Thrive’s Innovative Approach to Rural Bike Share

Are Bike Share systems only for big cities, or can they work in rural areas, too? Metro bike shares certainly get all the attention, but the need for bike share in rural locales is in many ways even more acute.

Over the last decade, Allen County has made significant investments in its built environment, including both off-road trails and on-street infrastructure. The immediate goal was to get more people walking and biking, but the longer-term goals were pretty ambitious: to improve our physical and fiscal health though more active lifestyles and the subsequent savings in health care costs and transportation costs, and increased economic activity.

These investments have resulted in Iola being voted the Top Kansas Trail Town by the readers of the Kansas Trail Guide, and the county as a whole annually being one of the top-performing counties in the National Bike Challenge. Locally, we’ve noticed a lot more people riding bikes, both for recreation and transportation.

But one of the barriers to getting more people on bikes has been a simple lack of access.

That first pedal-stroke, that first bicycle grin, that first taste of freedom and surge of endorphins … those things don’t happen without a bicycle to ride. With no bike, individuals miss out on the benefits to their health and finances, and communities miss out on all of the well-documented economic, environmental, and societal windfalls that take place when more people ride bikes more often.

The lack of bikes also prevent our many visitors and tourists from exploring our great trails and low-traffic roads, and truly experiencing the charm and beauty of our communities.

One obvious answer to the problem of access is a bike share program — a way for residents or visitors to borrow a bike, whether for recreation or transportation.

But typical bike share systems are expensive to set up and run. There’s the cost of the bikes themselves, docking stations, kiosks, payment systems, and staff. All in all, it can require an up-front investment of $4000-$5000 per bike. That’s far beyond the means of a small rural county such as ours. And even if we could secure the capital to launch such a system, our target audience — many of whom live in poverty, with no access to the credit cards or smart phones that are often required — would still be unable to use it. Clearly, we needed another model, one more in character with our communities and needs.

Allen County Bike Share is based on the “bike library” model, where the bicycles are available to “check out” by the public, for free. Our program was inspired by small-scale bike-share programs in Kansas communities such as Greensburg, Abilene, and Manhattan, but builds on the concept in several important ways:

  1. Bikes are provided in a number of different locations throughout the county
  2. Bikes can be checked out for different periods, from minutes to months
  3. Bikes are sourced through, and maintained by, our local bike shop, Velo + Iola

The bicycles used for Allen County Bike Share are single-speed cruiser-style bikes, which are a great fit for the terrain in Allen County, and our network of bike-friendly streets and trails make it easy to get out and explore.

Funding has been provided by a generous grant from Blue Cross Blue Shield of Kansas, which recognizes the important health-related benefits of a bicycle sharing program. It is hoped that this type of bike share can become a model for other rural communities in Kansas, and beyond.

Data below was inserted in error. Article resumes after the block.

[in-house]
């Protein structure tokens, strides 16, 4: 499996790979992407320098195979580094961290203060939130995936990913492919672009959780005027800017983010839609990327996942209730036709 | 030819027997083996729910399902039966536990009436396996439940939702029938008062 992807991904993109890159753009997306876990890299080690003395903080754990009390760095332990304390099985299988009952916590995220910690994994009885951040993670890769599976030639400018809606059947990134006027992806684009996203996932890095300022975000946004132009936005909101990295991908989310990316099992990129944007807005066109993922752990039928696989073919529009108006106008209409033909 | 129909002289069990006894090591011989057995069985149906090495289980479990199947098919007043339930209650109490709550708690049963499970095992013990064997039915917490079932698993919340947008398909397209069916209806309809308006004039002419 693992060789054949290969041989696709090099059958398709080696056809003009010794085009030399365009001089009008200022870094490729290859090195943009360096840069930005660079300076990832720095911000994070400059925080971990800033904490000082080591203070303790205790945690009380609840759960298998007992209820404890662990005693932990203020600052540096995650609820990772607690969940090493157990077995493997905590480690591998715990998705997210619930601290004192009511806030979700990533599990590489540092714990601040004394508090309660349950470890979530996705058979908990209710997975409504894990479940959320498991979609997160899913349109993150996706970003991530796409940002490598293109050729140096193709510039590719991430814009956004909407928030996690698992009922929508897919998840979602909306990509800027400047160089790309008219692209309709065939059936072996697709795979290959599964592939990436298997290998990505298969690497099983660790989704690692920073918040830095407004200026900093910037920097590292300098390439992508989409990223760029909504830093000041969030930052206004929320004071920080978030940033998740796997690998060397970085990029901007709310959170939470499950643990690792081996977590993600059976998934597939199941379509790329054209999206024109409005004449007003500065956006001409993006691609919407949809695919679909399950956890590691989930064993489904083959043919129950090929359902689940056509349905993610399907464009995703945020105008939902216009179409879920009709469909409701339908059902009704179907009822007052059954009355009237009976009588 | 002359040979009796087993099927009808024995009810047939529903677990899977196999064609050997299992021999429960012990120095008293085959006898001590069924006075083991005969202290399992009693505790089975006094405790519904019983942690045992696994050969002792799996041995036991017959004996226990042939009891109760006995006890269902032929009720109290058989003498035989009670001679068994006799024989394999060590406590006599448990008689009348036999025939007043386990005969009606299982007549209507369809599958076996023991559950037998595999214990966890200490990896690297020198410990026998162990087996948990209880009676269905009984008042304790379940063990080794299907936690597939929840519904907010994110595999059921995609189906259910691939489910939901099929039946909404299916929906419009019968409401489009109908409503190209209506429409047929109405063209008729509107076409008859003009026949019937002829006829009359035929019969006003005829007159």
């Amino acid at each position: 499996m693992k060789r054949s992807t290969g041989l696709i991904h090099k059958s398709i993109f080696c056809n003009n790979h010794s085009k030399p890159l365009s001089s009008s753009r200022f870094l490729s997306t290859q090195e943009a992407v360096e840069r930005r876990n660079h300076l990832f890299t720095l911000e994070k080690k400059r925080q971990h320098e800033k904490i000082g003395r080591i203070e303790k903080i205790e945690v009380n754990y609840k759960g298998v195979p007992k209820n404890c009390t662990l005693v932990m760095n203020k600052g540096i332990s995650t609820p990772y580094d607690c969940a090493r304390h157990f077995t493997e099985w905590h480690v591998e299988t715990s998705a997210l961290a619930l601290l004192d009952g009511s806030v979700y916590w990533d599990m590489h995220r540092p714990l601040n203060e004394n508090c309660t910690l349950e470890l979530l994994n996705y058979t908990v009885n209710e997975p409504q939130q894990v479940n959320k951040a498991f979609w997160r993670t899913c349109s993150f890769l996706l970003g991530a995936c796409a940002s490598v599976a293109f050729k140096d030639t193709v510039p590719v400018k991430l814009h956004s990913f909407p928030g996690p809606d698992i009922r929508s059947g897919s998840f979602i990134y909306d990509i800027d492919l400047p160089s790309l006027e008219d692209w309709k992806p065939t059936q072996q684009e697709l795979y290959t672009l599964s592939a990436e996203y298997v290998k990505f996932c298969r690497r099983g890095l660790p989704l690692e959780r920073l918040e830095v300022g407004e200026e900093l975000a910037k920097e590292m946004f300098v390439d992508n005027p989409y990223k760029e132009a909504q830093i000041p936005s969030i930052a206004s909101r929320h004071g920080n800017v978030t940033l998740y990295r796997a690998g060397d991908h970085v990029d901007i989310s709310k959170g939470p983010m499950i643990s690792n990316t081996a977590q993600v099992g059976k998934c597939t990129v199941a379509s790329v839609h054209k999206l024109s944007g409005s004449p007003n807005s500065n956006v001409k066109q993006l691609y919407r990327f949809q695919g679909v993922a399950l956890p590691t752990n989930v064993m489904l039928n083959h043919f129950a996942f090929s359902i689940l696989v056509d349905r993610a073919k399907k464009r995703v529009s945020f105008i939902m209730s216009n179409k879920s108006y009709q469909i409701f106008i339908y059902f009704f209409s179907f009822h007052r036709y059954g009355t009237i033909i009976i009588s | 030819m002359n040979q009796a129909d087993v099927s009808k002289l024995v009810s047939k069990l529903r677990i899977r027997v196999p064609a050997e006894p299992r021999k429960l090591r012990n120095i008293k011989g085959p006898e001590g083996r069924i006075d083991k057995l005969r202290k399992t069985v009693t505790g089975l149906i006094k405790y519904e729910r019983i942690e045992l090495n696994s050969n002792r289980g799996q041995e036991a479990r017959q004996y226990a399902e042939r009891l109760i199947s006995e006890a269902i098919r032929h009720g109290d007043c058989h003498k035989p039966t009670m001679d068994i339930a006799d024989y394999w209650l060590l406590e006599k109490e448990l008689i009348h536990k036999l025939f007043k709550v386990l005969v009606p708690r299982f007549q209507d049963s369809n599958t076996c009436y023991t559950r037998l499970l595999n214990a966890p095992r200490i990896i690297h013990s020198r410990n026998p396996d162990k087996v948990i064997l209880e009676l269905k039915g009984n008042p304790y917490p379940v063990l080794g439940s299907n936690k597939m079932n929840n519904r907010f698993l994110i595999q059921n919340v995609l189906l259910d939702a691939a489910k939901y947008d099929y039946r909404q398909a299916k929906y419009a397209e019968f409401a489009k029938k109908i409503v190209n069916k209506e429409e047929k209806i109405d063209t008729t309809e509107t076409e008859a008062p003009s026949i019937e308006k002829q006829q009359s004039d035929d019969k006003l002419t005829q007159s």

In setting up Allen County Bike Share, the support of our local bike shop has been very important. We’ve seen it as a way to not only help to support a local business, but to ensure fast and professional service for bicycle assembly and repairs. While the bike shop could have seen a free bike share program as unfair competition, they’ve chosen to look at it as a business opportunity. “We’re not losing customers to bike share,” Velo+ co-owner Marco DeAngelis said. “I believe that we are opening up the world of bicycles to people that may not take the chance on buying a bike. This gives us an opportunity to show what a professional bike shop has to offer over the options in town to buy bikes. We are hoping the program will get the community excited about bikes and lead to more and more people locally riding. If and when they decide to start riding, they will know they have a quality shop in town that will help them find the right fit for what they want to do on two wheels.”

As of this writing, Allen County Bike Share has been up and running for about three months. A fleet of 20 bicycles are available at four locations, at hours established by each host site (currently: a non-profit, two commercial retail stores, and the local community college). Despite no advertising and minimal publicity, bicycles have so far been checked out over 100 times. Theft and vandalism, always a concern, has so far not been a large issue. The plan is to expand the system to additional locations as funding permits.

“We’re thrilled–and shocked, in a good way–by the demand for bike share opportunities throughout Allen County,” Thrive Allen County CEO David Toland said. “We didn’t know what to expect when we launched the initial pilot of five bikes, but since then we’ve received more requests for new bike share locations than we can fill at the moment, which is a wonderful problem to have. Blue Cross and Blue Shield of Kansas’ Trailblazer program has been very generous in funding this first-of-its-kind system in the state, and we’re grateful to BCBS for helping us launch what we hope will become a national model.”